A lot of people have asked when GlusterFS is going to have support for tiering or Hierarchical Storage Management, particularly to stage data between SSDs and spinning disks. This is a pretty hot topic for these kinds of systems, and many - e.g. Ceph, HDFS, Swift - have announced upcoming support for some form or other. However, tiering is just one part of a larger story. What do the following all have in common?
- Migrating data between SSDs and spinning disks.
- Migrating data between replicated storage and deduplicated, compressed, erasure-coded storage.
- Placing certain types of data in a certain rack to increase locality relative to the machines that will be using it.
- Segregating data in a multi-tenant environment, including between tenants at different service levels requiring different back-end configurations.
While these might seem like different things, they're all mostly the same except for one part that decides where to place a file/object. It doesn't really matter whether the criteria include file activity, type, owner, or physical location of servers. The mechanics of actually placing it there, finding it later, operating on it, or moving it somewhere else are all pretty much the same. We already have all those parts in GlusterFS, in the form of the DHT (consistent hashing) translator. We've even added tweaks to it before, such as the ill-named NUFA. Therefore, it makes perfect sense to use that as the basis for our own tiering strategy, but I call it "data classification" because the same enhancements will allow it to do far more than tiering alone.
The key idea behind data classification is reflected in its earlier name - DHT over DHT. Our "translator" abstraction allows us to have multiple instances of the same code active at once, differing only in their parameters and relationship to one another. It's just one of many ways that GlusterFS is more modular than its closest competitors, even though those are implemented in more object-oriented languages. To see how this kind of setup works, let's start with an example without it, capable of implementing only the simplest form of tiering.
In this example, we have four bricks each consisting of a smaller SSD component (red) and a larger spinning-disk component (blue). This can easily be done using something like dm-cache, Bcache, FlashCache, or various hardware solutions. Those hybrid bricks are then combined, first into replica pairs and finally into a volume using the DHT (a.k.a. "distribute") translator. This approach actually works pretty well and is easy to implement, but it's less than ideal. If your working set is concentrated on anything less than the entire set of bricks, then you could fill up their SSD parts and either become network-bound or have accesses spill over to the spinning-disk components even though potentially usable resources on other bricks remain idle. This approach doesn't deal well with adding more resources in anything but a totally symmetric fashion across all bricks, and in particular precludes concentrating those SSDs on a separate set of beefier servers with extra-fast networking. Lastly, it doesn't support tiering across different encoding methods or replication levels, let alone the other non-tiering functions mentioned above. Now, consider this different kind of setup.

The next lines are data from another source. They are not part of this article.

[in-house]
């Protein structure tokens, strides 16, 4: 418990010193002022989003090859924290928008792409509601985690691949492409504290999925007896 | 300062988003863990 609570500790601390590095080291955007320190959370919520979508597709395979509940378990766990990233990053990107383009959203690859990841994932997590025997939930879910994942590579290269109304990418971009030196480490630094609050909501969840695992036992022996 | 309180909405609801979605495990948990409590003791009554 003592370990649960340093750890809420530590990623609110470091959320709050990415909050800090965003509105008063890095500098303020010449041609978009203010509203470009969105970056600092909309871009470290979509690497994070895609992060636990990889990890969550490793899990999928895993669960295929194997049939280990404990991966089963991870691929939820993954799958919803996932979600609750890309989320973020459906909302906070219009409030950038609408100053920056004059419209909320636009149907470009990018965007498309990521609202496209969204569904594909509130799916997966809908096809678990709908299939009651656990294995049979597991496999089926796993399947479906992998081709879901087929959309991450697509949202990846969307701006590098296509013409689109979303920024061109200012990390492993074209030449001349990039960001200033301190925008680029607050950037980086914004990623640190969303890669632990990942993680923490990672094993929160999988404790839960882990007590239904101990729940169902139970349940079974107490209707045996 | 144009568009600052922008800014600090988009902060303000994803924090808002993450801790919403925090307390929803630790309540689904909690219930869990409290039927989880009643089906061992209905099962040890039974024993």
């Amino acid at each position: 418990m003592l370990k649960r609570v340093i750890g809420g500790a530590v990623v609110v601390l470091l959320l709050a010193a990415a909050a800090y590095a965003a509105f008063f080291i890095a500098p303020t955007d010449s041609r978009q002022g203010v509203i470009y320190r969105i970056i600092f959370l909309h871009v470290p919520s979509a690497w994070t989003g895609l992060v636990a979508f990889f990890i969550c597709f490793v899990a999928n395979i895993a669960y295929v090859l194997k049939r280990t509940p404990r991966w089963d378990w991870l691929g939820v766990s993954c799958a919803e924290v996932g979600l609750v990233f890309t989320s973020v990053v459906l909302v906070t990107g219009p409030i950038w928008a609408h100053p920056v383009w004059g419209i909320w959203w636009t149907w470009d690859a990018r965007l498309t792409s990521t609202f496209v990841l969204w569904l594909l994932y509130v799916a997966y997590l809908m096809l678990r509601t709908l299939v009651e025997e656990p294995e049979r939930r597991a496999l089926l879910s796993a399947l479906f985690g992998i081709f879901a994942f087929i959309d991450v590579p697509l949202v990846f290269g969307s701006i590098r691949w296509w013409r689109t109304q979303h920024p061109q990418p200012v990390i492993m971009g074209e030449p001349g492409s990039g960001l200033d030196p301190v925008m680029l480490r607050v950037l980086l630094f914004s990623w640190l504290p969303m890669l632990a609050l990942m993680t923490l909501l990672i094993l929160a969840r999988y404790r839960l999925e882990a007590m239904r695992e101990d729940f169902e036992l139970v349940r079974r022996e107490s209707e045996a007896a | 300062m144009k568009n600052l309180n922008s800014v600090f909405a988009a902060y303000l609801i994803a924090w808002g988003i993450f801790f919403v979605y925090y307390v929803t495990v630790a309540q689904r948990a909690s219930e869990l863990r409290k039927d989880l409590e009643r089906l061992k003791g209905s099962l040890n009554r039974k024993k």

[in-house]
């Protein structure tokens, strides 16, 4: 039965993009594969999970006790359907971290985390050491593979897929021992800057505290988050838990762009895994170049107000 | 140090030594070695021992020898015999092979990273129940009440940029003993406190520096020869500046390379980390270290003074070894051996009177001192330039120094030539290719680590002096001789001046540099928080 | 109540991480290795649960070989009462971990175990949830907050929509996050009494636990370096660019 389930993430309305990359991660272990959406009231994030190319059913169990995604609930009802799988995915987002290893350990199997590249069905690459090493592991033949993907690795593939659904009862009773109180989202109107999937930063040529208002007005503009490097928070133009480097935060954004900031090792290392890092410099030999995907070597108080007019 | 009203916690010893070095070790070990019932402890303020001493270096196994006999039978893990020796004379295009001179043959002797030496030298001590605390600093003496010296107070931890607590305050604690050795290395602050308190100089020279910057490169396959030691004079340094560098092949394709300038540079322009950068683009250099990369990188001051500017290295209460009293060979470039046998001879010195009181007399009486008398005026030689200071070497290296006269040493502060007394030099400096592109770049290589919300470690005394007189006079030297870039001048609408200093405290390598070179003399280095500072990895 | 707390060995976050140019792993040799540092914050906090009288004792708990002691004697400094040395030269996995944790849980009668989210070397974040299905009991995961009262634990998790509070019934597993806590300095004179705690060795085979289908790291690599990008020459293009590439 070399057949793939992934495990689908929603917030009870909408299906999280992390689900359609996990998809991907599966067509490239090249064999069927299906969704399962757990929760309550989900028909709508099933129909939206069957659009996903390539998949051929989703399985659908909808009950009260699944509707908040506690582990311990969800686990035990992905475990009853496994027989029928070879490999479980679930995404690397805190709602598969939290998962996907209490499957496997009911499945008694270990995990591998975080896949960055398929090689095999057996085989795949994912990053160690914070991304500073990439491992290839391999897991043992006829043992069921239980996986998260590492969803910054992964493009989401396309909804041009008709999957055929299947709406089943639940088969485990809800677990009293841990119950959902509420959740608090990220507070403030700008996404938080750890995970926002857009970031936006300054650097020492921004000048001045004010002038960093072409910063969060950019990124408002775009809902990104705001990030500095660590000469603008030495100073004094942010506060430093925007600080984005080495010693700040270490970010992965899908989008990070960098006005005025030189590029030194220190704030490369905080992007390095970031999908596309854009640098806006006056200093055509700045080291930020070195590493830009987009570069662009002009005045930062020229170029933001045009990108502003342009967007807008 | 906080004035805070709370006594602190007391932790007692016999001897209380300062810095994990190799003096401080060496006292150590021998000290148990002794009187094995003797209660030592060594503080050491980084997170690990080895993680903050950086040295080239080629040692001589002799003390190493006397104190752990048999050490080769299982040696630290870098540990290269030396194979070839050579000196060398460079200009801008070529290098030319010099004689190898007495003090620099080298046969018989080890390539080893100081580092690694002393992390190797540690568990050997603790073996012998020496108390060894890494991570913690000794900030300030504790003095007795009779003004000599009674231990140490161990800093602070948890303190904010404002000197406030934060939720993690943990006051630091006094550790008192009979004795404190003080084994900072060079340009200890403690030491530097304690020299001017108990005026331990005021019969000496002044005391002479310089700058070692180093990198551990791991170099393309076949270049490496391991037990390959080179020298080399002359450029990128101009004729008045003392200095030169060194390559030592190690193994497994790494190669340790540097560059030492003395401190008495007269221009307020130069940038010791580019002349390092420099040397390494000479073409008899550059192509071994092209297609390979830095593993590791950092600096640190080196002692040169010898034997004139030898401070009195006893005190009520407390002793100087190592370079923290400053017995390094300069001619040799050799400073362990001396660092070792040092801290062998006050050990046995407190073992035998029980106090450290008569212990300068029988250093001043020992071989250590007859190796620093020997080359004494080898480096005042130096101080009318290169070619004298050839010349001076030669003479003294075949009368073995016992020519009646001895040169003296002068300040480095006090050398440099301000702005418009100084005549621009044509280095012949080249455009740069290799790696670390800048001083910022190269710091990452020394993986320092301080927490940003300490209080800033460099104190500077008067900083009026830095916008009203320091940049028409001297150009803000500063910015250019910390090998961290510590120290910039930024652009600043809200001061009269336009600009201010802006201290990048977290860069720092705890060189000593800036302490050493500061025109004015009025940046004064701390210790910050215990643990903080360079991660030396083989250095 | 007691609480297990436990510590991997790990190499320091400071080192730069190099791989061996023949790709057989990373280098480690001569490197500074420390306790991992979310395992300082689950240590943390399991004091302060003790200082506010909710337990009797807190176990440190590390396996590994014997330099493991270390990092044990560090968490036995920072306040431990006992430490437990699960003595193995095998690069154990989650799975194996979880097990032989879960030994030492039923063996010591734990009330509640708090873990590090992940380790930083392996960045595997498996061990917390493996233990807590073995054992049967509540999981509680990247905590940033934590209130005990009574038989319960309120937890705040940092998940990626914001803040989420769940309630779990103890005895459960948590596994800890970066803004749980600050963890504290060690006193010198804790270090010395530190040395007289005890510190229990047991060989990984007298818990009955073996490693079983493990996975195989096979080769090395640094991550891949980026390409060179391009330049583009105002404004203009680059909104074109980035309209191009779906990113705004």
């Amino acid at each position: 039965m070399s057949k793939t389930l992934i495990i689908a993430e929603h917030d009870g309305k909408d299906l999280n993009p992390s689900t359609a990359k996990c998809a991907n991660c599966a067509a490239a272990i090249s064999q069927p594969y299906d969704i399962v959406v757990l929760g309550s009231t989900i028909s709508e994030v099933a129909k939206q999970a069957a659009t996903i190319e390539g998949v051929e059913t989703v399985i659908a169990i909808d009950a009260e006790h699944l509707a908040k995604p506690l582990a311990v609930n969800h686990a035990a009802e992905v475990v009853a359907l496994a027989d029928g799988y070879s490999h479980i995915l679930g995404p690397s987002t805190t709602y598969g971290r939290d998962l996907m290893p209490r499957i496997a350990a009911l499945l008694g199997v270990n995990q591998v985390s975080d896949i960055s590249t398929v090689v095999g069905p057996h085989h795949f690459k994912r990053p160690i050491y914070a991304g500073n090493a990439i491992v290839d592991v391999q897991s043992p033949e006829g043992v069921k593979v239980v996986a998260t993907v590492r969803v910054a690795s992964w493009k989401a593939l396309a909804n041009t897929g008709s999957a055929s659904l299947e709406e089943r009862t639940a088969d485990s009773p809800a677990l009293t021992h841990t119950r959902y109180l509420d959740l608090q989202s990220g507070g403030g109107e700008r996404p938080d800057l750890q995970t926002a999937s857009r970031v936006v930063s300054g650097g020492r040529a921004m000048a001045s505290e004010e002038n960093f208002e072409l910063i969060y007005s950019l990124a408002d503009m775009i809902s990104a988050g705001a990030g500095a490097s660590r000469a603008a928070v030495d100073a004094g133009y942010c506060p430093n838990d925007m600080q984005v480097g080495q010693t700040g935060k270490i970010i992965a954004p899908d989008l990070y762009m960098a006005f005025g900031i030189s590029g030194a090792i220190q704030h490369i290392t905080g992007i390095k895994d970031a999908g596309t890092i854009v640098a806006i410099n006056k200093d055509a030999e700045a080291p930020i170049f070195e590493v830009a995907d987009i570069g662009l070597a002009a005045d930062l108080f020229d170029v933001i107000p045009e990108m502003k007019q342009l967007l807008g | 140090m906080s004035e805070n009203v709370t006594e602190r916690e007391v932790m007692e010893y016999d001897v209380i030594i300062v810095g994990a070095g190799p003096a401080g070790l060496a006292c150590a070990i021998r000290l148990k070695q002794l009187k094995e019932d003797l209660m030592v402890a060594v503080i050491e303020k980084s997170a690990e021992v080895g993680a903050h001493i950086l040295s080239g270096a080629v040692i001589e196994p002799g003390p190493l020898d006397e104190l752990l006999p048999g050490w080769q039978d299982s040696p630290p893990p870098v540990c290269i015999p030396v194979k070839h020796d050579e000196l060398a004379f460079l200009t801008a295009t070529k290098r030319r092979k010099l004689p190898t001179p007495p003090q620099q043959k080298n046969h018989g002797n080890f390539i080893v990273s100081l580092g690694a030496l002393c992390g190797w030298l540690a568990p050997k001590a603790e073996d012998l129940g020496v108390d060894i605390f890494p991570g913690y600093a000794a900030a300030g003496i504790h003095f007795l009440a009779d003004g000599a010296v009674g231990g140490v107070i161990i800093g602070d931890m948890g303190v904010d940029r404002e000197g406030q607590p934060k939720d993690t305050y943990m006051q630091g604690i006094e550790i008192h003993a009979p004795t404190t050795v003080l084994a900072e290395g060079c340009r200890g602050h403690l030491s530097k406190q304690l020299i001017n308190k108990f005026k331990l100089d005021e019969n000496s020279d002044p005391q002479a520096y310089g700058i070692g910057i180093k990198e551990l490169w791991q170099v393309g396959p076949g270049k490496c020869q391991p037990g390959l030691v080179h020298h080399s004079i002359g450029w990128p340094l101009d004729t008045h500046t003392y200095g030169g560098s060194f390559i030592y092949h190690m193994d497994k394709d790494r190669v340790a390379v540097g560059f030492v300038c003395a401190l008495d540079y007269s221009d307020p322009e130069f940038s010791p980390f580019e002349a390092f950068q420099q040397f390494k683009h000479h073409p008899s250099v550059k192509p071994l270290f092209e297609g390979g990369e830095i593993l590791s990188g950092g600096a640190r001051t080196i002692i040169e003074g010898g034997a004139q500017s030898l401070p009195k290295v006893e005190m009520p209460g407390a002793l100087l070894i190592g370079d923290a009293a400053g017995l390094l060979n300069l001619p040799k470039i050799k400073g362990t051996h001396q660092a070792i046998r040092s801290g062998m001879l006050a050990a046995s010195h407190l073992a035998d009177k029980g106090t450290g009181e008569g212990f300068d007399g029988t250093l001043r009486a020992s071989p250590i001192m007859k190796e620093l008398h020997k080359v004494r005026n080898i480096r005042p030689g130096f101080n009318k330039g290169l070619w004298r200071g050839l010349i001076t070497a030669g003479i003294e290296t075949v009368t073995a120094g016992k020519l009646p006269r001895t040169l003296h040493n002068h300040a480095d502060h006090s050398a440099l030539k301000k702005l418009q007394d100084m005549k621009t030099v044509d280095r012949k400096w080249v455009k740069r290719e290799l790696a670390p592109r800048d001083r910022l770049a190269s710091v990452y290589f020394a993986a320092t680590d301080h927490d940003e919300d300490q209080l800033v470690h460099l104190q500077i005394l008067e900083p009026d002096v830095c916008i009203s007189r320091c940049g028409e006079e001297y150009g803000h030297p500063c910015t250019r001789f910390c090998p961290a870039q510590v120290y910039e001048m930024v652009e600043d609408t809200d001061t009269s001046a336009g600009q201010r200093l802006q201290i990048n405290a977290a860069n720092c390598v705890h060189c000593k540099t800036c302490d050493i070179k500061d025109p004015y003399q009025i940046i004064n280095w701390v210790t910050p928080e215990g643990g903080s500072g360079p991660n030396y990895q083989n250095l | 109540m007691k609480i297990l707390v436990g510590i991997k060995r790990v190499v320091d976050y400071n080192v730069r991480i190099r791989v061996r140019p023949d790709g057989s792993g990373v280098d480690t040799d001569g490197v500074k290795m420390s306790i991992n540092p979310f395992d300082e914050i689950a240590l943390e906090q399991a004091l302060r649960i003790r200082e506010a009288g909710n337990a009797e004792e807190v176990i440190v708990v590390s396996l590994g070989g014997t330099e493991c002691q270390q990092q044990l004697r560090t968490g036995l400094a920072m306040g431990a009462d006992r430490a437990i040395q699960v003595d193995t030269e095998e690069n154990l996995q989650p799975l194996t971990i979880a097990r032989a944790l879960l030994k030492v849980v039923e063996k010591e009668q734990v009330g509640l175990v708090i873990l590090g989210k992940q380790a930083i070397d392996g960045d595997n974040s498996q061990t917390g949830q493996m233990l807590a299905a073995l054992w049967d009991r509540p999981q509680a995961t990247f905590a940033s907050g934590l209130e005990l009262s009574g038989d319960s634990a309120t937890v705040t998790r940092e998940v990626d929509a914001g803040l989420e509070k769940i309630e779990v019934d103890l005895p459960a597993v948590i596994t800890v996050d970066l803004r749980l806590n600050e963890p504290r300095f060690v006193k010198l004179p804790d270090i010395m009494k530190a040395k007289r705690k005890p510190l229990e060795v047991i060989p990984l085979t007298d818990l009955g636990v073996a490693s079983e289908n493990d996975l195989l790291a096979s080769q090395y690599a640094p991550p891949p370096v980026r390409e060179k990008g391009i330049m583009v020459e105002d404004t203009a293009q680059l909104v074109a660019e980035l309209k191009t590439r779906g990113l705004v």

Here, the left half is our fast working-storage tier and the right half is our archival tier optimized for storage efficiency and survivability instead of performance. Note that this is a logical/functional view, not a physical one. A1 and A2 might still be on the same server, but now their logical relationship has changed and so they could also be moved separately.
Our performance tier looks much like the whole system did before, with bricks arranged into replica sets and then DHT (as it is today). However, we've split off the spinning disks into a whole separate pool, and put a new "tiering" translator (a modified version of DHT) on top. Here's the cool part: that "replicate 3" layer might actually be erasure coding instead of normal replication. That would suck for performance, but since this is only used for our slow tier that's OK. 90% of the accesses to the fast tier + 90% of data in the storage-efficient tier = goodness. We could also toss in deduplication, compression, or bit-rot detection on that side only for extra fun. Note that we couldn't do this in the other model, because you can't put non-distributed tiering on top of distributed erasure coding. Most other tiering proposals I've seen do the tiering at too low a level, and are far more useful as result.
Finally, let's consider those other functions that aren't tiering. In the second diagram above, it would be trivial to replace the "distribute" component above with one that's making decisions based on rack location instead of random hashing. Similarly, it would be trivial to replace the top-level "tier" component with one that makes decisions based on tenant identity or service level instead of file activity. It's almost as easy to add even more layers, doing all of these things at once in a fully compatible way. No matter what, migrating data based on new policies or conditions can still use the same machinery we've worked so hard to debug and optimize for DHT rebalancing.
Over the last few years I've come up with a lot of ways to improve GlusterFS, or distributed filesystems in general, but this is one of my favorites. It can add so much functionality in return for so little deep-down "heavy lifting" and that's pretty exciting.